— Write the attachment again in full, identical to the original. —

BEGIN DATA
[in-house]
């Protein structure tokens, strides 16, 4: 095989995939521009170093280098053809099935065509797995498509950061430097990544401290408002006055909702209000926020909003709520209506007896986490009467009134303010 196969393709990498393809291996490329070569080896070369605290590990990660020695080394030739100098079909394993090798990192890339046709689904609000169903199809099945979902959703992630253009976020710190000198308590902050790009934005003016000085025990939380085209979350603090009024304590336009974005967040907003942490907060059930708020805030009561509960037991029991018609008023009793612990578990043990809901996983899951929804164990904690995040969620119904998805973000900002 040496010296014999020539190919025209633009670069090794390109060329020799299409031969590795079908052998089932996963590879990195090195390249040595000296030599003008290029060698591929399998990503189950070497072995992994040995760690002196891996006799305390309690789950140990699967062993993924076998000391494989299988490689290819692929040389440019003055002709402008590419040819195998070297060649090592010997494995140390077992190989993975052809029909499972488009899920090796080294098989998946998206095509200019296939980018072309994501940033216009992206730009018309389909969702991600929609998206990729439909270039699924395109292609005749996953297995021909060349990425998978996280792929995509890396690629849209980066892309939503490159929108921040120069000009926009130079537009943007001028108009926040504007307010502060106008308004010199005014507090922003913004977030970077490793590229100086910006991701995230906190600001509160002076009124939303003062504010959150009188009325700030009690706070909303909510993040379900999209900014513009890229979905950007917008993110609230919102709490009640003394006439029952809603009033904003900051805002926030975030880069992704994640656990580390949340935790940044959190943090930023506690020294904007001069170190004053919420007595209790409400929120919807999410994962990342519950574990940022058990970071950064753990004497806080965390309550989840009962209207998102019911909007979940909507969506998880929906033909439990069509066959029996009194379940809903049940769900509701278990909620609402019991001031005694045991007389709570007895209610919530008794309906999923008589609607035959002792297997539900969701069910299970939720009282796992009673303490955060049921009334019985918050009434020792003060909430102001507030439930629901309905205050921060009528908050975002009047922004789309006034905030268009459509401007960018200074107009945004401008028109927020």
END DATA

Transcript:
[in-house]
């Protein structure tokens, strides 16, 4: 095989995939521009170093280098053809099935065509797995498509950061430097990544401290408002006055909702209000926020909003709520209506007896986490009467009134303010 196969393709990498393809291996490329070569080896070369605290590990990660020695080394030739100098079909394993090798990192890339046709689904609000169903199809099945979902959703992630253009976020710190000198308590902050790009934005003016000085025990939380085209979350603090009024304590336009974005967040907003942490907060059930708020805030009561509960037991029991018609008023009793612990578990043990809901996983899951929804164990904690995040969620119904998805973000900002 040496010296014999020539190919025209633009670069090794390109060329020799299409031969590795079908052998089932996963590879990195090195390249040595000296030599003008290029060698591929399998990503189950070497072995992994040995760690002196891996006799305390309690789950140990699967062993993924076998000391494989299988490689290819692929040389440019003055002709402008590419040819195998070297060649090592010997494995140390077992190989993975052809029909499972488009899920090796080294098989998946998206095509200019296939980018072309994501940033216009992206730009018309389909969702991600929609998206990729439909270039699924395109292609005749996953297995021909060349990425998978996280792929995509890396690629849209980066892309939503490159929108921040120069000009926009130079537009943007001028108009926040504007307010502060106008308004010199005014507090922003913004977030970077490793590229100086910006991701995230906190600001509160002076009124939303003062504010959150009188009325700030009690706070909303909510993040379900999209900014513009890229979905950007917008993110609230919102709490009640003394006439029952809603009033904003900051805002926030975030880069992704994640656990580390949340935790940044959190943090930023506690020294904007001069170190004053919420007595209790409400929120919807999410994962990342519950574990940022058990970071950064753990004497806080965390309550989840009962209207998102019911909007979940909507969506998880929906033909439990069509066959029996009194379940809903049940769900509701278990909620609402019991001031005694045991007389709570007895209610919530008794309906999923008589609607035959002792297997539900969701069910299970939720009282796992009673303490955060049921009334019985918050009434020792003060909430102001507030439930629901309905205050921060009528908050975002009047922004789309006034905030268009459509401007960018200074107009945004401008028109927020």